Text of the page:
Getting out of parent-child power struggles

Watch Video: Getting out of parent-child power struggles by Tina Payne Bryson, PhD, ...
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Getting out of parent-child power struggles

Everybody says, don't get into a power struggle with your child. But what happens when we inevitably do? Here's some things you can do to get out of that moment. One, give them an out. Just like everyone else, a child wants to safe face when they feel like they're backed into a corner. They want to feel like they have some bit of control. So you can still enforce a boundary lovingly but give them an out. Like say, would you like to get a drink first before we pick up your toys, or something like that. Would you like to play a little bit longer and then we can read only two bedtime stories tonight. Give them kind of a way to get out of the situation. The second thing is to negotiate. Of course, there are some non negotiables. But negotiating is a skill that requires them to think about what might appeal to someone else. They have to think about someone elses mind and they can come up with some really good problem solving and that's great practice for them as well. The third suggestion is to ask for their advice or their help. When you find yourself struggling with a child and it's not getting anywhere, you're getting more upset, they're getting more upset and it's looking like a lose/lose situation, what you can say is, we're not getting anywhere; are we? This isn't really working. Do you have any ideas that will help us both get what we need here? And allow them to brainstorm some ideas and if it doesn't work you might say, this isn't going anywhere. I think we need to talk about it later, and then move on to something else.

Watch Video: Getting out of parent-child power struggles by Tina Payne Bryson, PhD, ...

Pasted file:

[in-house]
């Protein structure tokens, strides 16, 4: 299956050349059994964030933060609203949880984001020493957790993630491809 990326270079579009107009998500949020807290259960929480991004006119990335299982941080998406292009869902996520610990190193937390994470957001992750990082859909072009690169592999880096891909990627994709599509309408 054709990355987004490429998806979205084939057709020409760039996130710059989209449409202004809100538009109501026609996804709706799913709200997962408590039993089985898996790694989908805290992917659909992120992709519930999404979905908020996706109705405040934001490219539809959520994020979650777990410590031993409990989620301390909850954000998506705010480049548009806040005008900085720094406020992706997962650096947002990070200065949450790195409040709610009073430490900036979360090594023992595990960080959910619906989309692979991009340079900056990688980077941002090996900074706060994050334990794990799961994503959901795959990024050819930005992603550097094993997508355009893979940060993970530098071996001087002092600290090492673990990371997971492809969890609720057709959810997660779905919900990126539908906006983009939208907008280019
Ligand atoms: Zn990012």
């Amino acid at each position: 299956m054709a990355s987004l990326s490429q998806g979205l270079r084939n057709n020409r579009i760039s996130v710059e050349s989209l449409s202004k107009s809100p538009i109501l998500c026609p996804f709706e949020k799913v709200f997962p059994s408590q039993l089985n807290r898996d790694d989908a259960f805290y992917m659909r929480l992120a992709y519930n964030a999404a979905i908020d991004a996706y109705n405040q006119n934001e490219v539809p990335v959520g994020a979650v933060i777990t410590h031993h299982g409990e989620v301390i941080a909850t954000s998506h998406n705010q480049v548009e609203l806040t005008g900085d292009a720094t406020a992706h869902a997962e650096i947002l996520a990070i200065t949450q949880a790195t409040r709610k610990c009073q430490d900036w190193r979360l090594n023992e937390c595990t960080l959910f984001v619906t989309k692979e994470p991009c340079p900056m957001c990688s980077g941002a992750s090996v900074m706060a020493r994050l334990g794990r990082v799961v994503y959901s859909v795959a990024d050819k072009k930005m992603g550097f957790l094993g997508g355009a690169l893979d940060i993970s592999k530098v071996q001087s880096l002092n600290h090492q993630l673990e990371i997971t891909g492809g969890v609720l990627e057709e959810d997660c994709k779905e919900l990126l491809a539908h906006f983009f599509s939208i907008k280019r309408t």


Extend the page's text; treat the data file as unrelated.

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Tina Payne Bryson, PhD

Psychotherapist & Author

Tina Payne Bryson, PhD, is a psychotherapist at Pediatric and Adolescent Psychology Associates in Arcadia, California, where she sees children and adolescents, as well as provides parenting consultations. She is the school counselor at St. Marks Episcopal School in Altadena, CA, and a Developmental Consultant to Camp Chippewa for Boys. She speaks to parents, educators, and clinicians all across the country. Dr. Bryson earned her PhD from the University of Southern California, where her research explored attachment science, childrearing theory, and the emerging field of interpersonal neurobiology. Her best-selling book The Whole-Brain Child (co-authored with Dr. Dan Siegel) gives parents practical ways to transform difficult moments into opportunities for children to thrive.  Dr. Bryson has written for a large number of publications, most recently the PBS series “This Emotional Life.”  She lives near Los Angeles with her husband and three children.  

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